Roseanne Barr has claimed she “thought the b***h was white” in an angry outburst addressing her controversial tweet about Valerie Jarrett.
The disgraced actress has hit out at an interviewer who addressed the racist remarks she made about the former White House adviser – which resulted in the star’s eponymously titled ABC sitcom being cancelled in May – as she now claims she didn’t know Valerie was black.
In a clip posted to her official YouTube channel, an unseen man can be heard insisting Roseanne has told him “literally 300 times”, whilst Roseanne fumes: “I’m trying to talk about Iran! I’m trying to talk about Valerie Jarrett wrote the Iran deal! That’s what my tweet was about! I thought the b***h was white! God dammit! I thought the b***h was white! F**k!”
Roseanne, 65, had initially planned to appear on TV to discuss the cancellation of her show and the subsequent fallout.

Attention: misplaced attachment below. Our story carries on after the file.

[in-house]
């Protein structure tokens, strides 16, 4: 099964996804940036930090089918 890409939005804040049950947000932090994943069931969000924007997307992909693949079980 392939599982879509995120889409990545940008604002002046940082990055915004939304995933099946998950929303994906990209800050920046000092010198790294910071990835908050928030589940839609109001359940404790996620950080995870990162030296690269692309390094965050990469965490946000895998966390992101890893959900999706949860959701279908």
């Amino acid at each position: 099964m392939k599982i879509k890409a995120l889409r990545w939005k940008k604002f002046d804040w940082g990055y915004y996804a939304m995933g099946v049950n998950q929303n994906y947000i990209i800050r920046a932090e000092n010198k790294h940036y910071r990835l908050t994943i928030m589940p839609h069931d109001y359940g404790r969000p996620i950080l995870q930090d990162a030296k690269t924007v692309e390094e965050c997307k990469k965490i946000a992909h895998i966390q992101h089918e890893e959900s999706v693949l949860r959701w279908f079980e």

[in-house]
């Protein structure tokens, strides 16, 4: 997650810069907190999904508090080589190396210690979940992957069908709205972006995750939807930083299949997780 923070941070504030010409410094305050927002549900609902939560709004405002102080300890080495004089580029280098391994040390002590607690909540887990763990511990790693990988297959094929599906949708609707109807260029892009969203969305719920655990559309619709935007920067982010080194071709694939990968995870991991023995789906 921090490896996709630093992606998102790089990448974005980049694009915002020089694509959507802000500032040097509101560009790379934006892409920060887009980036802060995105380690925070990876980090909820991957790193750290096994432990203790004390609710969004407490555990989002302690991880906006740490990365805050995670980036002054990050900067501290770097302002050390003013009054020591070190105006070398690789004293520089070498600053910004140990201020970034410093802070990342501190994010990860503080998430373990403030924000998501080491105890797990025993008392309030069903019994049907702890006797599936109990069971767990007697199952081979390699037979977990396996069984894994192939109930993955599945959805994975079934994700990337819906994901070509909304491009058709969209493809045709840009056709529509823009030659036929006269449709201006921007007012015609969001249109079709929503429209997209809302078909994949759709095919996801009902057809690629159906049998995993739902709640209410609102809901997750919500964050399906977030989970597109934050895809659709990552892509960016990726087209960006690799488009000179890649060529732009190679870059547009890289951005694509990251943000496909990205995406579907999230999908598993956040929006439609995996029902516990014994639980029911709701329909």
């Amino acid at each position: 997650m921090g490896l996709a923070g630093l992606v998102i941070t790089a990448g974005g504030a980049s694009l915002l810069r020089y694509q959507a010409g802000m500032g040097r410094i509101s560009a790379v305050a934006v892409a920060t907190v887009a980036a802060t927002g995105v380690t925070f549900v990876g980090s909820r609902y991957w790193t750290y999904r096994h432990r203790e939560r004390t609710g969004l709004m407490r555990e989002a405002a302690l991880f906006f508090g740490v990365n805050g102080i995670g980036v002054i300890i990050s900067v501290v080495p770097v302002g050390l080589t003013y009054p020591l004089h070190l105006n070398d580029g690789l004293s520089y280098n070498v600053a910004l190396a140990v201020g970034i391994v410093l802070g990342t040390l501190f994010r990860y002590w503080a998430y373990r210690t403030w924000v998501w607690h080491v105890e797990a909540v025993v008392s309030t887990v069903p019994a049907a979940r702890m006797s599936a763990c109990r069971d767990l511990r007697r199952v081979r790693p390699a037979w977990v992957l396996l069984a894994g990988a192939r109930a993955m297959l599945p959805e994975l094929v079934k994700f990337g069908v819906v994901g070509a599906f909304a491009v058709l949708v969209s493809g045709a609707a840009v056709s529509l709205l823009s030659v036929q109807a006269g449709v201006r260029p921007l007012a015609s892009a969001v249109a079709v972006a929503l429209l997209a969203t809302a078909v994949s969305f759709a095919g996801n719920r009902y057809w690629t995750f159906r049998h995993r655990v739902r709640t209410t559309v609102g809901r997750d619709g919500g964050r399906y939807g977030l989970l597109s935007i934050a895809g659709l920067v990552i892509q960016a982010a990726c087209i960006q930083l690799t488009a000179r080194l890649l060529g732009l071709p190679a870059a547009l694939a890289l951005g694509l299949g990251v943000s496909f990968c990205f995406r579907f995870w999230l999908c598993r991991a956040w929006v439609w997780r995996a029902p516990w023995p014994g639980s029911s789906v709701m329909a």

But she later revealed she would instead record her own thoughts on the issue for her YouTube channel, describing the prospect of a TV interview as “too stressful”.
She wrote on Twitter: “After a lot of thought, I decided that I won’t be doing any TV interviews, too stressful & untrustworthy 4 me & my fans. I’m going to film it myself & post it on my youtube channel in the next week-the entire explanation of what happened & why! I love you all-sign up & get ready. (sic)”
Meanwhile, ABC recently announced plans to make a spin-off series of the sitcom without the involvement of Roseanne.
The US TV network stressed that Roseanne will have no financial or creative involvement in the new series.
A synopsis of the spin-off series read: “After a sudden turn of events, the Conners are forced to face the daily struggles of life in Lanford in a way they never have before. This iconic family – Dan, Jackie, Darlene, Becky and D.J. – grapples with parenthood, dating, an unexpected pregnancy, financial pressures, ageing and in-laws in working-class America. Through it all, the fights, the coupon cutting, the hand-me-downs, the breakdowns – with love, humour and perseverance, the family prevails.”
ABC took its original decision to cancel the popular sitcom after Roseanne likened Valerie Jarrett, a senior adviser to former President Obama, to an ape.
The tweet prompted widespread accusations of racism and ABC president Channing Dungey subsequently said that Roseanne’s comments were “abhorrent, repugnant and inconsistent with our values”.